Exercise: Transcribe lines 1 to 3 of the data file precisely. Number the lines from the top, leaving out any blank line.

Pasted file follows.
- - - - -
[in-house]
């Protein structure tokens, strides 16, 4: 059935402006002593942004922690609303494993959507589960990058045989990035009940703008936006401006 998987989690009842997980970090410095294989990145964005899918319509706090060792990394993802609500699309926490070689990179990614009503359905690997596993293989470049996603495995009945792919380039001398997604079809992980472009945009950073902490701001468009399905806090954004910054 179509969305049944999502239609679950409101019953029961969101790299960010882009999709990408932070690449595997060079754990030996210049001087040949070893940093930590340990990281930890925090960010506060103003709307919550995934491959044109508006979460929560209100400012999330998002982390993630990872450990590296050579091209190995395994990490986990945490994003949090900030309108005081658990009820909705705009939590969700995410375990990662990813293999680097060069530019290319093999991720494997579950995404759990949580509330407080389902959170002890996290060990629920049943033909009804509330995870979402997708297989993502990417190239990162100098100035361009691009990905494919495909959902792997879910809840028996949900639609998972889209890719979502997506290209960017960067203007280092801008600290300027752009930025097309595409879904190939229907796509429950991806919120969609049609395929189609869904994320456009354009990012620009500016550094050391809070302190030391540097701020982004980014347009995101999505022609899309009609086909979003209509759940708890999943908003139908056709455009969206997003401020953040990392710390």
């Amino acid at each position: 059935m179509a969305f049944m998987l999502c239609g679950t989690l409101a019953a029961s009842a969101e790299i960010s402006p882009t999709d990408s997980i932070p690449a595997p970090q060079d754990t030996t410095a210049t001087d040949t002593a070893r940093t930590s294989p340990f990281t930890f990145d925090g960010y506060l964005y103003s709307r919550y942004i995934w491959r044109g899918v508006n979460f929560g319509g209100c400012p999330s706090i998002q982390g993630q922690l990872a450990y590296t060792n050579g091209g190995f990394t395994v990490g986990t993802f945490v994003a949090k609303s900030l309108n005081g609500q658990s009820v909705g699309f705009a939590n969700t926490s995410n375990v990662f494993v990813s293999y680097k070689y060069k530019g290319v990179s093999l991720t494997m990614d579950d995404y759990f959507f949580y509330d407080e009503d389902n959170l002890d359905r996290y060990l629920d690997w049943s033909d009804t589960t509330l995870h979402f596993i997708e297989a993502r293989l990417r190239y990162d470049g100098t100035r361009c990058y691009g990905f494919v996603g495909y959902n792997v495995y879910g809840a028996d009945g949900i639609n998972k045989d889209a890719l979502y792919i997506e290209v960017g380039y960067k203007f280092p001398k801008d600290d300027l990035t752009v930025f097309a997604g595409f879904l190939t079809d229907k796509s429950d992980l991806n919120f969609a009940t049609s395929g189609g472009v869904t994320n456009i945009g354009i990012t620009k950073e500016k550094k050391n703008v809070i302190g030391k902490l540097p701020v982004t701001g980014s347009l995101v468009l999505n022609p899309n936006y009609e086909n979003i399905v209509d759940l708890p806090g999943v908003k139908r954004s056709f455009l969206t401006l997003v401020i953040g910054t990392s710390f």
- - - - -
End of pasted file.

[in-house]
């Protein structure tokens, strides 16, 4: 059935402006002593942004922690609303494993959507589960990058045989990035009940703008936006401006 998987989690009842997980970090410095294989990145964005899918319509706090060792990394993802609500699309926490070689990179990614009503359905690997596993293989470049996603495995009945792919380039001398997604079809992980472009945009950073902490701001468009399905806090954004910054 179509969305049944999502239609679950409101019953029961969101790299960010882009999709990408932070690449595997060079754990030996210049001087040949070893940093930590340990990281930890925090960010506060103003709307919550995934491959044109508006979460929560209100400012999330998002982390993630990872450990590296050579091209190995395994990490986990945490994003949090900030309108005081658990009820909705705009939590969700995410375990990662990813293999680097060069530019290319093999991720494997579950995404759990949580509330407080389902959170002890996290060990629920049943033909009804509330995870979402997708297989993502990417190239990162100098100035361009691009990905494919495909959902792997879910809840028996949900639609998972889209890719979502997506290209960017960067203007280092801008600290300027752009930025097309595409879904190939229907796509429950991806919120969609049609395929189609869904994320456009354009990012620009500016550094050391809070302190030391540097701020982004980014347009995101999505022609899309009609086909979003209509759940708890999943908003139908056709455009969206997003401020953040990392710390």
């Amino acid at each position: 059935m179509a969305f049944m998987l999502c239609g679950t989690l409101a019953a029961s009842a969101e790299i960010s402006p882009t999709d990408s997980i932070p690449a595997p970090q060079d754990t030996t410095a210049t001087d040949t002593a070893r940093t930590s294989p340990f990281t930890f990145d925090g960010y506060l964005y103003s709307r919550y942004i995934w491959r044109g899918v508006n979460f929560g319509g209100c400012p999330s706090i998002q982390g993630q922690l990872a450990y590296t060792n050579g091209g190995f990394t395994v990490g986990t993802f945490v994003a949090k609303s900030l309108n005081g609500q658990s009820v909705g699309f705009a939590n969700t926490s995410n375990v990662f494993v990813s293999y680097k070689y060069k530019g290319v990179s093999l991720t494997m990614d579950d995404y759990f959507f949580y509330d407080e009503d389902n959170l002890d359905r996290y060990l629920d690997w049943s033909d009804t589960t509330l995870h979402f596993i997708e297989a993502r293989l990417r190239y990162d470049g100098t100035r361009c990058y691009g990905f494919v996603g495909y959902n792997v495995y879910g809840a028996d009945g949900i639609n998972k045989d889209a890719l979502y792919i997506e290209v960017g380039y960067k203007f280092p001398k801008d600290d300027l990035t752009v930025f097309a997604g595409f879904l190939t079809d229907k796509s429950d992980l991806n919120f969609a009940t049609s395929g189609g472009v869904t994320n456009i945009g354009i990012t620009k950073e500016k550094k050391n703008v809070i302190g030391k902490l540097p701020v982004t701001g980014s347009l995101v468009l999505n022609p899309n936006y009609e086909n979003i399905v209509d759940l708890p806090g999943v908003k139908r954004s056709f455009l969206t401006l997003v401020i953040g910054t990392s710390f």